There’s a new theatrical circus called “Stand Up Eight”.
I’ve proudly written about them before, and I’m currently in the last steps of wrapping up their documentary. Since being financed by Dragon, W. Brett Wilson, I’ve had the honour of participating in the show through the making of their posters, graphics, logo, promo videos and the many incarnations of their behind-the-scenes documentary.
As an animator, it’s been an opportunity to stretch my wings and play with other mediums. I’ve discovered that I like it!
I’ve just watched the “Where Are They Now” episode of Dragon’s Den, which once again, focuses a lot on The Angels and “Stand Up Eight” circus. Not only is it exciting to be involved with these CBC stars, but now I also get to say that a whole few seconds of my documentary work has been aired on CBC! (Because in the end, we all know this is all about ME! …Isn’t it??)
You can watch the entire episode on the Dragon’s Den site:
My latest piece, from St. John New Brunswick.
Once again, I’ve had a precious time with old and new friends during fest time.
…I could make money anywhere. But I couldn’t meet these people anywhere. This is why I love festivals.
My latest piece is one I plan to recreate when I do this year’s Toronto Festival. It’ll be my first repeat.
This is my fan art response to one of my favourite documentaries, Peter Lynch’s “Project Grizzly”, the story of Troy Hurtubise and his bear-proof suit.
I saw the suit for myself in an ‘inspired by’ art exhibit last year and knew I needed to have a turn in making my own homage. The suit has evolved into a stove robot with a butterfly net, riding a robotic fish, and the bear has developed some circus skills, but otherwise, I’d say it’s pretty accurate depiction of the film.
Not many of the folks coming off the cruise ship in St. John knew of the film, but I’m pretty certain the response in downtown Toronto will be different. Regardless, the chalk piece was enjoyed by all. …Well, at least the ones who hated it didn’t tell me.
Click on the image to make it larger.
I’ve just come home from a visit to Kalamazoo and nobody at home believes me. I may as well have said I was going to Timbuktu or Lake Titicaca.
Kalamazoo happens to be the home base of a new, innovative circus and Kalamazoo should be proud.
Allison Williams of the world renown Aerial Angels is writer and director of STAND UP EIGHT, a theatrical circus show that brings you closer to the performers and sometimes right up onto the stage, along side them.
After a great deal of development and investment Allison and the Angel’s co-Artistic Director Zay Weaver got one final and dramatic boost into production when they appeared on the CBC’s reality show, The Dragon’s Den. They received a generous investment from W. Brett Wilson, Canada’s cutest blue-eyed zillionaire, with soft spot for entertainers.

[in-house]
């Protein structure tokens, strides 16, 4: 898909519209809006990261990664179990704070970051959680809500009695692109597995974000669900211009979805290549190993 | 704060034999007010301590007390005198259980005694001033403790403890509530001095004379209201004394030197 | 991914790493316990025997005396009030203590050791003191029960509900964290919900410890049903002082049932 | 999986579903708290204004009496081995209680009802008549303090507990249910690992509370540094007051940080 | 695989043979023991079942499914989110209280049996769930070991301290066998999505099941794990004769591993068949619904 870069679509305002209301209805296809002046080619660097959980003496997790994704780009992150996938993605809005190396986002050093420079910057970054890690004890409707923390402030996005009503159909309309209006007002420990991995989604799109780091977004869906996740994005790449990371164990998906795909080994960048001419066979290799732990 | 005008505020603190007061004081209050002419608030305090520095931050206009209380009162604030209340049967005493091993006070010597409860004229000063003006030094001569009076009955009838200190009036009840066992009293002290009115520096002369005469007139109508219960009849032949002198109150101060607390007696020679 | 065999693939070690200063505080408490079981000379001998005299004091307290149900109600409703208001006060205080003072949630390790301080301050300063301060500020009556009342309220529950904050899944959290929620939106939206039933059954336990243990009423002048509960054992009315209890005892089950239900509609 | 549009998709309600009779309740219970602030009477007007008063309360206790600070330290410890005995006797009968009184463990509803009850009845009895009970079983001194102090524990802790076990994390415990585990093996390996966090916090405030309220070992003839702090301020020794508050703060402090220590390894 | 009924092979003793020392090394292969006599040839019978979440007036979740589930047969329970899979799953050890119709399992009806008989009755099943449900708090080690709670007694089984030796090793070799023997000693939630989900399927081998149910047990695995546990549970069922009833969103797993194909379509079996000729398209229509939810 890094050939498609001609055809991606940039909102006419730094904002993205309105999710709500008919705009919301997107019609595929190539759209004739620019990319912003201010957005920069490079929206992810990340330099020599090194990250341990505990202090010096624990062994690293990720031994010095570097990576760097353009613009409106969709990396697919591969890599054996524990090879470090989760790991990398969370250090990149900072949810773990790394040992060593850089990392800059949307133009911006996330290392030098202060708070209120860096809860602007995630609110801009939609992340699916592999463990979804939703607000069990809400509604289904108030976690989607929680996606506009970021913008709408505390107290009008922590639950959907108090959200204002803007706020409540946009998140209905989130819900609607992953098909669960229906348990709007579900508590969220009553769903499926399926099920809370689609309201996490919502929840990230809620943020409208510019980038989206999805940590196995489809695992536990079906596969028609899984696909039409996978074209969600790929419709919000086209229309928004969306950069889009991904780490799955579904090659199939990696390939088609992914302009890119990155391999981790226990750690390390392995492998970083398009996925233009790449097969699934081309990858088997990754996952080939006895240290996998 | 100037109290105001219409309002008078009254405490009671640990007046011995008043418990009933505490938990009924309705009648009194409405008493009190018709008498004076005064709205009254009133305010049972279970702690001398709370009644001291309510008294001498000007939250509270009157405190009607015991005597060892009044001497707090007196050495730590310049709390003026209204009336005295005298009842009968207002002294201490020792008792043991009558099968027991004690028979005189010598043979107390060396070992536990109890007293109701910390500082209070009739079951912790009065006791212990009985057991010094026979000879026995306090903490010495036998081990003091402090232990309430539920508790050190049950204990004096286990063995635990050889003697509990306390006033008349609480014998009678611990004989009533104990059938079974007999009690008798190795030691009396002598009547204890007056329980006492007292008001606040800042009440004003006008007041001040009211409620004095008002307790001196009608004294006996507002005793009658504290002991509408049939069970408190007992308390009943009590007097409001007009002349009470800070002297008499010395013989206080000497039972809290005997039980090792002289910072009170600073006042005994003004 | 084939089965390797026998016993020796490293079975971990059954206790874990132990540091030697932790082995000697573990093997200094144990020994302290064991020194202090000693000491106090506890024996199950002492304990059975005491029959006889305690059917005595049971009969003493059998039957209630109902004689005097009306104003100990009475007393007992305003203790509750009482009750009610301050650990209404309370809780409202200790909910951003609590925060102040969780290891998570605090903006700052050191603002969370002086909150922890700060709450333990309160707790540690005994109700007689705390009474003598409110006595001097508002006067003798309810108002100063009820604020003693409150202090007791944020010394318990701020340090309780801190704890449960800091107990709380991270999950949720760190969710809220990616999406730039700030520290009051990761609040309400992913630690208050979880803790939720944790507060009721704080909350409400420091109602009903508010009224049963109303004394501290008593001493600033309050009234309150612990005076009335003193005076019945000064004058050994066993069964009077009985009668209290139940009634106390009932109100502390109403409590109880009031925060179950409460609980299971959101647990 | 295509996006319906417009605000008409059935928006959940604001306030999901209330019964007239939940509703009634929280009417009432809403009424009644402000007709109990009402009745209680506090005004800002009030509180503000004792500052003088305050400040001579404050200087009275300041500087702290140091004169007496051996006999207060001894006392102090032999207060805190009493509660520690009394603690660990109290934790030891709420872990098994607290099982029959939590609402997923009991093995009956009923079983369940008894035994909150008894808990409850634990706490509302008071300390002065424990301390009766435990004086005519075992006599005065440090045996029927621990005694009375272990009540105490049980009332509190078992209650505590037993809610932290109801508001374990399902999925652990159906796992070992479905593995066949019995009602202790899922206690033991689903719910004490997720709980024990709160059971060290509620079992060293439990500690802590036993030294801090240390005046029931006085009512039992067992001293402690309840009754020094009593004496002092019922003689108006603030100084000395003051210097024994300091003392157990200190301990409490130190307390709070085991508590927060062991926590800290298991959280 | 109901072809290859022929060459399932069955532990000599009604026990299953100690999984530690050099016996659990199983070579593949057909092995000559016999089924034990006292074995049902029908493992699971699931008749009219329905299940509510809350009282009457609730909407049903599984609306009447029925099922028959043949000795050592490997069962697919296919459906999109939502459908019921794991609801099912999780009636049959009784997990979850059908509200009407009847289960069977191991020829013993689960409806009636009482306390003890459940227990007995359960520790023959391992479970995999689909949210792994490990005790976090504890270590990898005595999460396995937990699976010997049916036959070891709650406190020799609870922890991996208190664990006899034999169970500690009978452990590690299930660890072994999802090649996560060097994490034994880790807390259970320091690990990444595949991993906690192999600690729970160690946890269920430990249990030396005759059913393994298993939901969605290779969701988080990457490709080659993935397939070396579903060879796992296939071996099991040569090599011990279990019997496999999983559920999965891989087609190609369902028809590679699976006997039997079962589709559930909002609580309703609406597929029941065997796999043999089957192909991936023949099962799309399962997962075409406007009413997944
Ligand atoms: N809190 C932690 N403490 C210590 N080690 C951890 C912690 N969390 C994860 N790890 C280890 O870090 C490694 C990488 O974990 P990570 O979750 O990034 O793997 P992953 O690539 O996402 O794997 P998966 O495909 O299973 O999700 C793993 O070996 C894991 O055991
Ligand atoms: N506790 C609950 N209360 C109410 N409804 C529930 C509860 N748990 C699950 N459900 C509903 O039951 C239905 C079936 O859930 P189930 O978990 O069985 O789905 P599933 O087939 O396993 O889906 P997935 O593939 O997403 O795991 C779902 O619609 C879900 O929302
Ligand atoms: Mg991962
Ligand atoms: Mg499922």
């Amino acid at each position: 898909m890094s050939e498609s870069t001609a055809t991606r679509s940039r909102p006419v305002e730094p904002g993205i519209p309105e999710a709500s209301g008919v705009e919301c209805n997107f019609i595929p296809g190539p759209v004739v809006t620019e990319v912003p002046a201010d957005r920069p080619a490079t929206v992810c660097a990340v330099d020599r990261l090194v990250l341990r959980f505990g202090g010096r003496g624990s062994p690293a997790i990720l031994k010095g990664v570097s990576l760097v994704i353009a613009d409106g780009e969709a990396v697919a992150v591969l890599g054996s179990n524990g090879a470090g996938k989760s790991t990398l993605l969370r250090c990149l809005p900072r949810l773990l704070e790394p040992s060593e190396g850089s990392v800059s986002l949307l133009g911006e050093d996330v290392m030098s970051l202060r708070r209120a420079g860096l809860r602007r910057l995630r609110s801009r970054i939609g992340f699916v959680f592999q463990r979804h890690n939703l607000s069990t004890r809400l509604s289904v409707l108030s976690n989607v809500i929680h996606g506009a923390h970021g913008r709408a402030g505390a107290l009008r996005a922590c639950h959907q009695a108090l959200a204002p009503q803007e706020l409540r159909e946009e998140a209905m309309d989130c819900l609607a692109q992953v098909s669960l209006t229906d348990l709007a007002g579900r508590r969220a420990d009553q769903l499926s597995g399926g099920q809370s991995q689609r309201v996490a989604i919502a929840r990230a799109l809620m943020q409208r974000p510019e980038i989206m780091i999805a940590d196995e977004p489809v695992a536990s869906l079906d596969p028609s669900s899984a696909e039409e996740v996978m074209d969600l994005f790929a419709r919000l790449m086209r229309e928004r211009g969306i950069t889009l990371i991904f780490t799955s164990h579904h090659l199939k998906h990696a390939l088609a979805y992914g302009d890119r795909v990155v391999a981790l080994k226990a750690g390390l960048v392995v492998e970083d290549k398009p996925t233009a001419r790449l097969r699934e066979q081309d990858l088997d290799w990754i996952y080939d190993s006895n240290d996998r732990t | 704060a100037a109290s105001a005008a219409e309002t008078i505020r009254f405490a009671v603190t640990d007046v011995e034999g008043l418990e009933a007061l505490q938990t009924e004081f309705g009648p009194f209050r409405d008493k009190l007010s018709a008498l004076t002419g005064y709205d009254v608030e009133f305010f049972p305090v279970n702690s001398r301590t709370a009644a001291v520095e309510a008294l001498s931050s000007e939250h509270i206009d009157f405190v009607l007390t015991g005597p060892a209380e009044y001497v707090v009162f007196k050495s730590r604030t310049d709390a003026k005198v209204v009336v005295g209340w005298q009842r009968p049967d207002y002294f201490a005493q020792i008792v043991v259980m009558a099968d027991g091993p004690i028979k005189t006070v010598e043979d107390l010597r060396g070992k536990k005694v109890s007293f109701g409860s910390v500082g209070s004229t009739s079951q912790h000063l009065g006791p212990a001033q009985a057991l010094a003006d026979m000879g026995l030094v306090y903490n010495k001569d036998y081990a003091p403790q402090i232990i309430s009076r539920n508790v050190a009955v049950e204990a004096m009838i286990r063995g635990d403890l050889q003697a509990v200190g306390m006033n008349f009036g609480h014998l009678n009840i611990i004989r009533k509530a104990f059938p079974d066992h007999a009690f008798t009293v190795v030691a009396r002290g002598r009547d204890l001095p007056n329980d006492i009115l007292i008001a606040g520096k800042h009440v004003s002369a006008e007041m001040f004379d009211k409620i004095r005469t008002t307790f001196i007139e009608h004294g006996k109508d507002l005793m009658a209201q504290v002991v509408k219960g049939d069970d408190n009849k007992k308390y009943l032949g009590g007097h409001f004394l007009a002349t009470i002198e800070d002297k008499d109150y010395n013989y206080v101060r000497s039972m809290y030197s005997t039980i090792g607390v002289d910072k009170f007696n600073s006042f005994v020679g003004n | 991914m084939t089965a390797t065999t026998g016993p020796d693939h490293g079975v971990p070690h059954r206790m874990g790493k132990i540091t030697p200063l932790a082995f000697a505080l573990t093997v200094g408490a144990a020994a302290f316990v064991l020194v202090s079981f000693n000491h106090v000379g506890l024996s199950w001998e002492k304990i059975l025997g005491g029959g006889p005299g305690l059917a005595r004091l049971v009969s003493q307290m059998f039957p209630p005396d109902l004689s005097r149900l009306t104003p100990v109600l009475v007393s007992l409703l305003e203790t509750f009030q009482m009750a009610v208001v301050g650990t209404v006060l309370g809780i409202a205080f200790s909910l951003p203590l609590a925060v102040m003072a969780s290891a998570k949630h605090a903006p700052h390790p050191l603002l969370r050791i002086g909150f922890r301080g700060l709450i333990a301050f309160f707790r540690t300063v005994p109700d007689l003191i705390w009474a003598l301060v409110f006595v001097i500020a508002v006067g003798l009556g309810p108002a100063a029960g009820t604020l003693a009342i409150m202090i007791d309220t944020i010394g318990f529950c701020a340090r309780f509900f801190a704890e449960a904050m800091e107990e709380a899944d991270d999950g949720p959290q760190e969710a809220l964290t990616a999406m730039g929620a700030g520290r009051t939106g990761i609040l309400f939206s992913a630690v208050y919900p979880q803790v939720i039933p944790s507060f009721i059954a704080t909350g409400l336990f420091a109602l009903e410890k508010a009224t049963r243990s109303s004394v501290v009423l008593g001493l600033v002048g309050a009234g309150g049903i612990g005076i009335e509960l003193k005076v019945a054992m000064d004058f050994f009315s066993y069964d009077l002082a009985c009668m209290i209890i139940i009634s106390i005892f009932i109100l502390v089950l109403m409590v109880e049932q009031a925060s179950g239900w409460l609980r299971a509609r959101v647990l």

(If you’ve seen CBC ads for either The Dragon’s Den or for CBC programming itself, chances are you’ve seen Allison and Zay. They were by far the coolest looking entrepreneurs to appear on the show, eating fire and tumbling from silks, and having the most teeth grittingly tense discussions of any I’ve ever seen aired on that program, ending in a few tears and some accusations of arrogance. The Aerial Angels, in my opinion have single-handedly provided the CBC with a season’s worth of promotional ads.)
I went to Kalamazoo with my video camera in tow, to film the process of this new show and its first few performances.
What does it take to start a theatrical circus show and get it rolling?
What sorts of people invest their talents and personal lives into it?
This documentary will introduce you to them.
Along with other creative projects working their way out, I hope to spend my summer piecing together a masterpiece that captures what I see developing down in Kalamazoo Michigan, and quickly spreading across the globe.
Art. Passion. Drive. Skill.
…Lots and lots of kittens.
(It’ll make sense.)
As a peculiar little side note: My aspiration to break out into documentary (as I am primarily an animation filmmaker) was what originally brought me to the world of variety performance. I had desired to make a film about the life of circus/sideshow/street performers many years ago. Realizing I knew little about either documentary or the lives of variety performers, I dropped that story to experiment in actually performing as a comic fire eater for a while. Allison Williams taught me how to light my tongue ablaze in the back alley of a street festival one summer in Toronto.
After a few years and some short edits of performance related video footage, I have now come full-circle with an inside scoop of the variety life and some documenting experience. I couldn’t have worked it out better if I had tried. …and I did try. Funny, that.
I’ve just finished the first promo video for Stand Up Eight Circus.
Filming and editing by Rachel Peters.
Second camera man, Dragon Alexander.
Stand Up Eight in 90 Seconds! For the busy business person who just doesn’t have time for 4 and-a-half minutes.